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Int J Hyg Environ Health. 2015 Jun;218(4):407-13. doi: 10.1016/j.ijheh.2015.03.006. Epub 2015 Mar 23.

Urinary arsenic and insulin resistance in US adolescents.

Author information

1
Department of Epidemiology, University of Michigan School of Public Health, 1415 Washington Heights, Ann Arbor, MI 48109-2029, United States. Electronic address: pengq@umich.edu.
2
Department of Epidemiology, University of Michigan School of Public Health, 1415 Washington Heights, Ann Arbor, MI 48109-2029, United States. Electronic address: harlow@umich.edu.
3
Department of Epidemiology, University of Michigan School of Public Health, 1415 Washington Heights, Ann Arbor, MI 48109-2029, United States; Department of Environmental Health Sciences, University of Michigan School of Public Health, 1415 Washington Heights, Ann Arbor, MI 48109-2029, United States. Electronic address: sungkyun@umich.edu.

Abstract

Chronic arsenic exposure has been associated with increased diabetes risk in adults. Insulin resistance (IR) has been proposed as a mechanism of arsenic-related diabetes. Although limited evidence in adults found no association between arsenic and IR, the association in adolescents is largely unknown. We examined the association between urinary arsenic and insulin resistance in US adolescents. Eight hundred thirty five adolescents aged 12-19 years, with complete data on urinary arsenic (total arsenic, inorganic arsenic and dimethylarsenic acid (DMA)), fasting glucose, insulin and key covariates were identified from the National Health and Nutrition Examination Survey (NHANES) cycles 2003/2004 through 2009/2010. Generalized additive mixed models accounting for intra-cluster correlation arising from the complex survey design were used to estimate the association between the updated Homeostasis Model Assessment (HOMA2)-IR and each type of arsenic. After adjusting for potential confounders, including urinary creatinine, sociodemographic factors, BMI, waist circumference, and arsenobetaine, arsenic exposure was not associated with HOMA2-IR. Interquartile range increases in total arsenic, inorganic arsenic and DMA were associated with 1.5% (95% CI: -2.0, 5.2), 1.1% (95% CI: -1.5, 3.8) and 0.25% (95% CI: -2.3, 2.9) increases in HOMA2-IR, respectively. In conclusion, despite arsenic's association with diabetes in adults and potential role in insulin resistance, our findings do not support the hypothesis that arsenic exposure at levels common in the US contributes to insulin resistance in adolescents. Whether higher doses and longer exposure duration are required for appreciable influence on insulin resistance, or that arsenic does not act through insulin resistance to induce diabetes needs further investigation.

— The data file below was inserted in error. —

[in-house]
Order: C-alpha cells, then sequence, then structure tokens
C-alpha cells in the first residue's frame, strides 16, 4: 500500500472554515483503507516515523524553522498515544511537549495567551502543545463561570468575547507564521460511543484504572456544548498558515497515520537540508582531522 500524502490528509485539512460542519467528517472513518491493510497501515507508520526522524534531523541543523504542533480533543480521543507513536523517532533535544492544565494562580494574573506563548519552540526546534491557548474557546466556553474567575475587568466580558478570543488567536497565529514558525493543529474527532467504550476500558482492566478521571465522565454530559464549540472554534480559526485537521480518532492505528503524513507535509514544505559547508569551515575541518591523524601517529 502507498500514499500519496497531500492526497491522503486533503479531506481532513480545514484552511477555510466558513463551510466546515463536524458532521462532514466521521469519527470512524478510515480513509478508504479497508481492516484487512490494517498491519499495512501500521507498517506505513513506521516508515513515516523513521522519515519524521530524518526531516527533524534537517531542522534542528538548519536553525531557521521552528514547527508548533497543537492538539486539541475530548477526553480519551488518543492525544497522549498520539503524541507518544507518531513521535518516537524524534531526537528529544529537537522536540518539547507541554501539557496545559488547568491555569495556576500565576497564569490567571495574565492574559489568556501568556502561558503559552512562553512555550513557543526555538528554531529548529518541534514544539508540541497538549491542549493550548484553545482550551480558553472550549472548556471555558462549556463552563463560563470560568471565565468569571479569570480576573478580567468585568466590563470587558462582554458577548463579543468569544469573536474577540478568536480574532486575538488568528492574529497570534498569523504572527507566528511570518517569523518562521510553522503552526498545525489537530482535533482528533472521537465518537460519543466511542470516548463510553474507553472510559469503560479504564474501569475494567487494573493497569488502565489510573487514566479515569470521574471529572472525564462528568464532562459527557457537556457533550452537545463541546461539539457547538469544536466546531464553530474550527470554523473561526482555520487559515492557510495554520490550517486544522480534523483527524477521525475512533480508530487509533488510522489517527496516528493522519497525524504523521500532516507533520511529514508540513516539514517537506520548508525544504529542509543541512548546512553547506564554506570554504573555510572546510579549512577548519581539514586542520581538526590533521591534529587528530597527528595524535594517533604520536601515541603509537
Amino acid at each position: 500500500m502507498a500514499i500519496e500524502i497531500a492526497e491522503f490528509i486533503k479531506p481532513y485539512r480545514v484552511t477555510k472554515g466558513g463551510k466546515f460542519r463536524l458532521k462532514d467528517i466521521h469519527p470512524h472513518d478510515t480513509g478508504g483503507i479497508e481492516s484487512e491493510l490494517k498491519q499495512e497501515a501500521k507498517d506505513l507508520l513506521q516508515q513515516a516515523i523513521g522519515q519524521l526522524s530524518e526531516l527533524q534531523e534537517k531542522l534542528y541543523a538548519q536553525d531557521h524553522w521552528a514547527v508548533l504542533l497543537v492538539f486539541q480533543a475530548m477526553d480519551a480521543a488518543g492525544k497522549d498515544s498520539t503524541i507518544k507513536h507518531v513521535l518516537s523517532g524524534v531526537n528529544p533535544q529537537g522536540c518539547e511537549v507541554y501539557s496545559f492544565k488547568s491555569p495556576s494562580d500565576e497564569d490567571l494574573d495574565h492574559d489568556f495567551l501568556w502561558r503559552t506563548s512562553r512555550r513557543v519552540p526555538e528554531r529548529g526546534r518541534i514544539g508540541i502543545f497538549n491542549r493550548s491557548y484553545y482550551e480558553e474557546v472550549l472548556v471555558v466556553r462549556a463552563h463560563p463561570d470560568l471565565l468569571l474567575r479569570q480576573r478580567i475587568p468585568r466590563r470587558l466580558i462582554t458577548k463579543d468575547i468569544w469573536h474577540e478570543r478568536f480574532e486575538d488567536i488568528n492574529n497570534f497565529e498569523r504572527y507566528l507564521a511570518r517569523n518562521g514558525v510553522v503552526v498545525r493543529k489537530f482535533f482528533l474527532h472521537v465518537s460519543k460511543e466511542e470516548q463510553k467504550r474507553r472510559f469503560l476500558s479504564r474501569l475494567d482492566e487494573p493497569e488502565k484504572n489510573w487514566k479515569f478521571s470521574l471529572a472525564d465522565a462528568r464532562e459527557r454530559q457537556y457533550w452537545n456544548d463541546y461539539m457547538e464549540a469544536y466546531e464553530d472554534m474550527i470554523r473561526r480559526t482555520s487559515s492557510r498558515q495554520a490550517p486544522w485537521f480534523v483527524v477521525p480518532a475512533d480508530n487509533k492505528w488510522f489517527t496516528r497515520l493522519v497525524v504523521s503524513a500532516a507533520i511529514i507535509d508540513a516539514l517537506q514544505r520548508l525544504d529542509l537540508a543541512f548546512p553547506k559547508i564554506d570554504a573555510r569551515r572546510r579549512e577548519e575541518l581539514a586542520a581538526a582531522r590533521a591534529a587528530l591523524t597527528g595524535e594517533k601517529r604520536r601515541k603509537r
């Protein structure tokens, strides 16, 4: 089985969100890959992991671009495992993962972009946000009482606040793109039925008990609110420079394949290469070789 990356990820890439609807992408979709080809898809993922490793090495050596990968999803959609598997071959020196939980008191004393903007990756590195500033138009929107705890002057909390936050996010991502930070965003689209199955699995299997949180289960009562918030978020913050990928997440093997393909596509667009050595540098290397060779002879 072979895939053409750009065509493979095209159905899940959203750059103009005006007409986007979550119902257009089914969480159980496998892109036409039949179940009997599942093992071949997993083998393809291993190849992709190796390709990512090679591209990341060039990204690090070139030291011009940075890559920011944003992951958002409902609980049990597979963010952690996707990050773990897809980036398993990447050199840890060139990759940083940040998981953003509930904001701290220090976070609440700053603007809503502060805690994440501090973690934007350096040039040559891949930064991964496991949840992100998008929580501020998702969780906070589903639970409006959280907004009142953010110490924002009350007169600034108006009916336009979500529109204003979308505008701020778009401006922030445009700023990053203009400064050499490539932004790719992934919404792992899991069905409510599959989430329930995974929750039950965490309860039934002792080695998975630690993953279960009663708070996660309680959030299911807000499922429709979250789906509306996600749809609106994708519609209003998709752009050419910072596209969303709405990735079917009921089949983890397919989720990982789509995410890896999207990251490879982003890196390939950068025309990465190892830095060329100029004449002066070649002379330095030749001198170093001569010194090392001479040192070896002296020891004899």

KEYWORDS:

Adolescents; Arsenic; Insulin resistance; NHANES

PMID:
25845984
PMCID:
PMC4417072
DOI:
10.1016/j.ijheh.2015.03.006
[Indexed for MEDLINE]
Free PMC Article

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